Teaching and Learning Resources from Diane Hawkins

Kent NGfL Robolab Project
2000 - 2001


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The gadget is a form of scorer for a ball game, switching lights on or off when the ball landed in its net. Stage one simply turns on two lights, one red, one green, both on port A, for six seconds. There are no sensors involved at all, so therefore no reaction to a ball landing in the "net".

At stage two, a light sensor is attached, and the lights are now attached to ports A and C. This is the program for stage two of the model.

Program sequence screenshot by kind permission of LabVIEW,a registered TradeMark of National InstrumentsProgram sequence screenshot by kind permission of LabVIEW,a registered TradeMark of National Instruments

When we ran the program, the lights came on straight away, before the ball landed in the net. When the ball landed in the net, the lights stayed on. According to the program, the lights should have been off until the light level dropped as the ball passed the sensor. We then tried changing the light levels from <55 to <44 and from <55 to 42. We ran the modified program successfully - the lights came on when the ball dropped into the net and went out when the ball was removed. However, the light sensors are very sensitive and we found that depending on the time of day, the position of the model in the room and people bending over to observe the model, all had an effect on the program, so that the light levels were different each time and sometimes needed resetting.

To the  top of the pageThe children had worked with an adult helper on the final two stages, but the model and the programming were too difficult for all concerned and had everyone completely baffled! I had to backtrack to the end of stage one with the group to check that the model had been correctly built and to talk through with them what they thought was meant to happen. This model is fine for a group to work on with a helper or unaided, but teacher supervision is needed for the final two stages, unless the helper has had a fair bit of Robolab experience.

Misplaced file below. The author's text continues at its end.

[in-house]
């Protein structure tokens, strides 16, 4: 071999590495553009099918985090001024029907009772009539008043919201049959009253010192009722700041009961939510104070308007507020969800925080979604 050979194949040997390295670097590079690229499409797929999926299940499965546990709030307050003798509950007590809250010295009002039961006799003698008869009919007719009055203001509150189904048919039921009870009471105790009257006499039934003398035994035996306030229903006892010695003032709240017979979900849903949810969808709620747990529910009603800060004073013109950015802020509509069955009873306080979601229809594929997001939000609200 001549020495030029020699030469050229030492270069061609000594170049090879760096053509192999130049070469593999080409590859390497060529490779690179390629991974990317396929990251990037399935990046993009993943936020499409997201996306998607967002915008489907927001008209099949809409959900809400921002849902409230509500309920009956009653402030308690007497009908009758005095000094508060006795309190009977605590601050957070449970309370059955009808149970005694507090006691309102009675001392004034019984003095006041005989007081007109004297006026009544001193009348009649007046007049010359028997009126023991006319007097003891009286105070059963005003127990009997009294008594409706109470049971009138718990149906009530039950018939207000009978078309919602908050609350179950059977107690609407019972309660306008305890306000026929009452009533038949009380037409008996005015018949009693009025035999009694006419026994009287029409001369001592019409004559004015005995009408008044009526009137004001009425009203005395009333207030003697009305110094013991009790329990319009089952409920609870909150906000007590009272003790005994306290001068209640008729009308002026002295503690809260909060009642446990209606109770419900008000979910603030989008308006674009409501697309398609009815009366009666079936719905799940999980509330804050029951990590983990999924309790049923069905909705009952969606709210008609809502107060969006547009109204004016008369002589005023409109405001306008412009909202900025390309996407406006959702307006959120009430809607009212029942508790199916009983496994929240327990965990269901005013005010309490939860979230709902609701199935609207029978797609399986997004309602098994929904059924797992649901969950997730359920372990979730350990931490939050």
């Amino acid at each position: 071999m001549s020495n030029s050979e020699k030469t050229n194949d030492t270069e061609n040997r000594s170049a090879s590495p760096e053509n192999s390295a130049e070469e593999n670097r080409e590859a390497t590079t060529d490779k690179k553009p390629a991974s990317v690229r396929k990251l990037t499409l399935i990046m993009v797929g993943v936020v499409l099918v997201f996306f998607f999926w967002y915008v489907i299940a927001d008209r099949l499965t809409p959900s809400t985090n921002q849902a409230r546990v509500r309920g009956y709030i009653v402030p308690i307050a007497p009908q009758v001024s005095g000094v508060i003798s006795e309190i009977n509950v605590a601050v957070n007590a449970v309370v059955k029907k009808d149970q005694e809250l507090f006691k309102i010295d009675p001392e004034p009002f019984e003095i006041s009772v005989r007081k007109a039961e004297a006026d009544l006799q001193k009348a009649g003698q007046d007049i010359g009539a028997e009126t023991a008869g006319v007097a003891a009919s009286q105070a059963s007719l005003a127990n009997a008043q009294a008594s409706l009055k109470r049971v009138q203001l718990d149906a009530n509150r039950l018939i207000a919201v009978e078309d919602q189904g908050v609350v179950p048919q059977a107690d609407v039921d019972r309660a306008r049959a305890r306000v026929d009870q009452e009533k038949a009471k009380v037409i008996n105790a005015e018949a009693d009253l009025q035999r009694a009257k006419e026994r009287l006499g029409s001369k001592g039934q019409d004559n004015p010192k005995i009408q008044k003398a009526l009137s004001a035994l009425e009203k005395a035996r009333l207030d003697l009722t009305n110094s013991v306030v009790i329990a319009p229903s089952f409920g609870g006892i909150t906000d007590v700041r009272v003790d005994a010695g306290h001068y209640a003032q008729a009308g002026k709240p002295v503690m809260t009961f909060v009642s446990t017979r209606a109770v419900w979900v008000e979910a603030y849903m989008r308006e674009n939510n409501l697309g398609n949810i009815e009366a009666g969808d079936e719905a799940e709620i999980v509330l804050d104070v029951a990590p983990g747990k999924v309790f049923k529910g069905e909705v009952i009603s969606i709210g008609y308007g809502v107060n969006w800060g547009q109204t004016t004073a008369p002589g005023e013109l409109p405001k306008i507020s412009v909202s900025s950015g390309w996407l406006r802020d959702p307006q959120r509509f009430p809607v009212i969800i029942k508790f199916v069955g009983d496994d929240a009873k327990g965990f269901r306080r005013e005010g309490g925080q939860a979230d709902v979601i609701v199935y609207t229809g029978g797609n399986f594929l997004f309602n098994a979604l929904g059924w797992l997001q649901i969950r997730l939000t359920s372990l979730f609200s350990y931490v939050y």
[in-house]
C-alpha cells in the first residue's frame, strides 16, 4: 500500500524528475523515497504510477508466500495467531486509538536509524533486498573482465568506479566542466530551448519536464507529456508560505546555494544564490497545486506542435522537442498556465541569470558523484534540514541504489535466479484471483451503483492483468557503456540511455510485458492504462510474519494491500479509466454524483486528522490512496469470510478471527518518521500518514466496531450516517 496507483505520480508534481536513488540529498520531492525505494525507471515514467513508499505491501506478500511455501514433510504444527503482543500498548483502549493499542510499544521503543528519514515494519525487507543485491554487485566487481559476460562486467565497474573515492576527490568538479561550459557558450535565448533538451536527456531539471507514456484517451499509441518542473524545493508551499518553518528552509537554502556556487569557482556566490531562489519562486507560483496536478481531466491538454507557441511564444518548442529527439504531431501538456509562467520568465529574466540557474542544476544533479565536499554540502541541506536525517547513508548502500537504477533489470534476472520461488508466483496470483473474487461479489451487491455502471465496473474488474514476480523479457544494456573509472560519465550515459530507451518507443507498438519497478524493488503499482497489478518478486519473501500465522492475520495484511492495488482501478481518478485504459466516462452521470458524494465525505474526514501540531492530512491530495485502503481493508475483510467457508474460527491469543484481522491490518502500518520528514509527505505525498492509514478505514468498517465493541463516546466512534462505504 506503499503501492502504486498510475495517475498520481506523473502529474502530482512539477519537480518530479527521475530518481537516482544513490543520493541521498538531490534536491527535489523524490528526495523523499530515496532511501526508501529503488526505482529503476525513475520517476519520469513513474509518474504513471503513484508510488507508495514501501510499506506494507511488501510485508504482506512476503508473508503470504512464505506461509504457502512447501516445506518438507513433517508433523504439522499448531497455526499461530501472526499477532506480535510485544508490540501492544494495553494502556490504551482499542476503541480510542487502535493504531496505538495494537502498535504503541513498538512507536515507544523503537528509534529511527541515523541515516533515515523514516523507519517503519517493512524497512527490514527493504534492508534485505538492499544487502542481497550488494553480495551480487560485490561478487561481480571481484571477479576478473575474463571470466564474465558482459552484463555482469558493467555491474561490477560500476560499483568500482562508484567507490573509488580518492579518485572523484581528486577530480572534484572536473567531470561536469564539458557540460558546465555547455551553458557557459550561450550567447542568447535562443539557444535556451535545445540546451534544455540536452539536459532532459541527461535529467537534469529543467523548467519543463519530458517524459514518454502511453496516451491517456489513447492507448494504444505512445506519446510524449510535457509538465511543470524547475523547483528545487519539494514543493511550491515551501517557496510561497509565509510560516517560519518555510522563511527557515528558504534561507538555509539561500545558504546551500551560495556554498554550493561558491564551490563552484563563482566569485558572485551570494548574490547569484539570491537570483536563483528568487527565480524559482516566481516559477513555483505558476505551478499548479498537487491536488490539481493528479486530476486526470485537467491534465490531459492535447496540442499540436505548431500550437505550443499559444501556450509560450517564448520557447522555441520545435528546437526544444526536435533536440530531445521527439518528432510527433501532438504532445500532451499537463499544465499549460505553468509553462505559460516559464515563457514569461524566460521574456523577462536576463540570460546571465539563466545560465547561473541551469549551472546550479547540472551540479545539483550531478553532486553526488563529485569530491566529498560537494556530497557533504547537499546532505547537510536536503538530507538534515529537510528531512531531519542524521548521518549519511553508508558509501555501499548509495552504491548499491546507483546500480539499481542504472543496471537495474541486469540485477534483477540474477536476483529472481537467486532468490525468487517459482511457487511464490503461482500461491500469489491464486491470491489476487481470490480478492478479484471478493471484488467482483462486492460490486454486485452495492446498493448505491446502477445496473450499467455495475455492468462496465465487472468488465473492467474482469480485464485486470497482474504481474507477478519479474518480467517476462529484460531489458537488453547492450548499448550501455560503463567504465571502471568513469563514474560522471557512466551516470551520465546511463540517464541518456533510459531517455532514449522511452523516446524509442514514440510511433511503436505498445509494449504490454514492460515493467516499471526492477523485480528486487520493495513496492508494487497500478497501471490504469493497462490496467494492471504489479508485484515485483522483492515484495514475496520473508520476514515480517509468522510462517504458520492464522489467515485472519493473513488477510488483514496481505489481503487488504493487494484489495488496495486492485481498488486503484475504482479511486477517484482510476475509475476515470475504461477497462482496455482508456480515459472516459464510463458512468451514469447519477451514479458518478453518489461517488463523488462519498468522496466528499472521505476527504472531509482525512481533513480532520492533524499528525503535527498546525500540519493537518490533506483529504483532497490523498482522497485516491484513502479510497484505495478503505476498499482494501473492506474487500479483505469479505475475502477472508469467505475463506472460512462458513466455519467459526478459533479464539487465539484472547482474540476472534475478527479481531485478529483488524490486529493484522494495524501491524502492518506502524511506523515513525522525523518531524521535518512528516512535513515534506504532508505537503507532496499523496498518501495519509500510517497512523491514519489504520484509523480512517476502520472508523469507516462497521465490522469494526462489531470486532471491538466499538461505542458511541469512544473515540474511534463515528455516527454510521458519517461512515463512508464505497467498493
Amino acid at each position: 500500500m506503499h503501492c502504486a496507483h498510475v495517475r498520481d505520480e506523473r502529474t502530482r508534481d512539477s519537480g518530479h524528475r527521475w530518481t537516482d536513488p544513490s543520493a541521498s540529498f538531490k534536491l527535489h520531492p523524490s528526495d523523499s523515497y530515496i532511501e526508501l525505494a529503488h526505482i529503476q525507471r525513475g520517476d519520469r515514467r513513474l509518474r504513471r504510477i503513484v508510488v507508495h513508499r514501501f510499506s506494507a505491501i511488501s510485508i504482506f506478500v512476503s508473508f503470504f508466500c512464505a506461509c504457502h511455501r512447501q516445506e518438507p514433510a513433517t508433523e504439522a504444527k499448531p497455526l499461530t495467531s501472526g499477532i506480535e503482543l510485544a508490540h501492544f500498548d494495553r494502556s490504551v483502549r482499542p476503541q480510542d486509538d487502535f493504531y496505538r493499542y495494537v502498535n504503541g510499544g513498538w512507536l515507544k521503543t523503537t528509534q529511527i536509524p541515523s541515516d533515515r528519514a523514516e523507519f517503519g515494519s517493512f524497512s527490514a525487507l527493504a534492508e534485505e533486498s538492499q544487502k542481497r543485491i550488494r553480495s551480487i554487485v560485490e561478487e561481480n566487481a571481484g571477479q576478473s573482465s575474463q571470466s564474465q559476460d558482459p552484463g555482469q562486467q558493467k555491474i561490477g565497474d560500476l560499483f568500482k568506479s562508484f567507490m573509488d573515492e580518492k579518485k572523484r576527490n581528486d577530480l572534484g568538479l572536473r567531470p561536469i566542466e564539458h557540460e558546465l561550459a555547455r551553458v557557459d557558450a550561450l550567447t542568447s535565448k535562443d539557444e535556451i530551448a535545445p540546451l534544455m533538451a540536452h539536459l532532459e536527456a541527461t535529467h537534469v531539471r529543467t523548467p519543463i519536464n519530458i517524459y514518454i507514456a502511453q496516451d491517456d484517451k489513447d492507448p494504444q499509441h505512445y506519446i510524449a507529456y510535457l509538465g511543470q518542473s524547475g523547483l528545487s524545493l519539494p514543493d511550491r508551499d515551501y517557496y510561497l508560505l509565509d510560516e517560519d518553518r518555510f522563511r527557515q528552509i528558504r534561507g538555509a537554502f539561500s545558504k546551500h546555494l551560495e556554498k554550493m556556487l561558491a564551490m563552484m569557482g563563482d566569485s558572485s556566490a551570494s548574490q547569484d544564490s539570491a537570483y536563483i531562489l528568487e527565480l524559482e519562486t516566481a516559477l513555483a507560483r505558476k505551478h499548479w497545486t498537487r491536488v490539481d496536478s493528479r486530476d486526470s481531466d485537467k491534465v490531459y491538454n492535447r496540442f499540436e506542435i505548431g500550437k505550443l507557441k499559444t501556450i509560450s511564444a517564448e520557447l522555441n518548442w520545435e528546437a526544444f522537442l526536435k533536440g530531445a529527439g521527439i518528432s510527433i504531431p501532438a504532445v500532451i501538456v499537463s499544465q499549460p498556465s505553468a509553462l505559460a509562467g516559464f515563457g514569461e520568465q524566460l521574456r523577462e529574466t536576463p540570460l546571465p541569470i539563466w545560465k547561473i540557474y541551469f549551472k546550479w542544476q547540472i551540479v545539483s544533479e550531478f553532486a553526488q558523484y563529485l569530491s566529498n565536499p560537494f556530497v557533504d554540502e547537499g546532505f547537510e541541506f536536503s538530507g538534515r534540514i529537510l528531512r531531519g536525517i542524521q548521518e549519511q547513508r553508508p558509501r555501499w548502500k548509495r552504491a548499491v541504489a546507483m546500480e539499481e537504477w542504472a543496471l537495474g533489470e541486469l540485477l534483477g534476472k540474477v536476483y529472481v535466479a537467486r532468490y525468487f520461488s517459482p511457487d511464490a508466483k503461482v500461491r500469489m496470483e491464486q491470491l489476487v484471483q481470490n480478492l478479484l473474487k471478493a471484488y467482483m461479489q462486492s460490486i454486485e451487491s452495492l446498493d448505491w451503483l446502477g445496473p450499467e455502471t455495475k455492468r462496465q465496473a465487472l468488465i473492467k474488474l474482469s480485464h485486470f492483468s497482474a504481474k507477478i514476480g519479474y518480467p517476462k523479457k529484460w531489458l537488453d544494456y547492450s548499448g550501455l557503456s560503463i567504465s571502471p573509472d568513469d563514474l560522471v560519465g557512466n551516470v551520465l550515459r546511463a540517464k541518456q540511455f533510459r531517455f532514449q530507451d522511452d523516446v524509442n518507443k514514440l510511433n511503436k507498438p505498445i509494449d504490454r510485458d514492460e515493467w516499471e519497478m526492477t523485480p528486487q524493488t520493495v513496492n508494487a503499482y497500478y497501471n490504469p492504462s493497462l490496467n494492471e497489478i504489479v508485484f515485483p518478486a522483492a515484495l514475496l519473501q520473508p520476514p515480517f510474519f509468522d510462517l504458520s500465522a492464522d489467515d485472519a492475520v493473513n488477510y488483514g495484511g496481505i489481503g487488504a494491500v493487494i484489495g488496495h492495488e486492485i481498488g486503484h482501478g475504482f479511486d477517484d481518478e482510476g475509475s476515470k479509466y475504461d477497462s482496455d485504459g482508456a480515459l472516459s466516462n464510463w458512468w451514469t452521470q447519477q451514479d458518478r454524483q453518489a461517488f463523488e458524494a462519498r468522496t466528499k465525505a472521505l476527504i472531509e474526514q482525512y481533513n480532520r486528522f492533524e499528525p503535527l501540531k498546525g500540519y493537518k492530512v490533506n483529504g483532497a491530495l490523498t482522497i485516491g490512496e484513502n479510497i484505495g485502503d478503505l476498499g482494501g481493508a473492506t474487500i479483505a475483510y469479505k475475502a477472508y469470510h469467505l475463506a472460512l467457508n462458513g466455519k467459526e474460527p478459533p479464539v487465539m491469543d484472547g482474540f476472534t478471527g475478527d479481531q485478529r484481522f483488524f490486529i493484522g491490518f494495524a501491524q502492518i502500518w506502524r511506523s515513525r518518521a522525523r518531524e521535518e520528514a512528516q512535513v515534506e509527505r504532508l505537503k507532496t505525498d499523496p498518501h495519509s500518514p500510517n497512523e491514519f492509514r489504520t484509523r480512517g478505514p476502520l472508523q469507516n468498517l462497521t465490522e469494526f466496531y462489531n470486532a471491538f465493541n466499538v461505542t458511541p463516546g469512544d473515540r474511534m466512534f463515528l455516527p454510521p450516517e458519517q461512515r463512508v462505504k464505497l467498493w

At stage three, the position of the light sensor is reversed, so that it points away from the net. A touch sensor replaces the light sensor to detect a ball landing in the central part of the model (turning on the green light attached to port A). The final step of altering the model at stage three was not clear, with these instructions being actually part of stage four. Once we had figured out what to do, we "read" the program to predict what the model's reaction would be. We thought that the light sensor could be to detect a "near miss", turning on the red light attached to port C. However, we need to do more work with this model to see if we are right!

Program sequence screenshot by kind permission of LabVIEW,a registered TradeMark of National Instruments


To the  top of the pageAt stage four, we couldn't predict what was supposed to happen! We didn't try to build the model to this stage, as there didn't seem to be much point. The timer fork was completely new to us and without the optional Robolab Activity Pack (274 black and white pages covering classroom management, how to use the worksheets, whole class activities etc at a cost of £19.15), we couldn't work out what was supposed to happen, why or how! We hadn't found the Amusement Park Activity Pack particularly helpful, so we hadn't wasted our money on this one. If anyone knows what this program means, please let us know!

Program sequence screenshot by kind permission of LabVIEW,a registered TradeMark of National Instruments

Instead of pursuing stages three and four, we decided that we would try and adapt the model so that it would throw the ball back to the shooter once a goal had been scored. This involved some rebuilding and original programming from the children themselves, but they were absolutely determined to succeed. Their program for their adapted model will be included here in the next day or so.

The Gadget photo by Diane Hawkins

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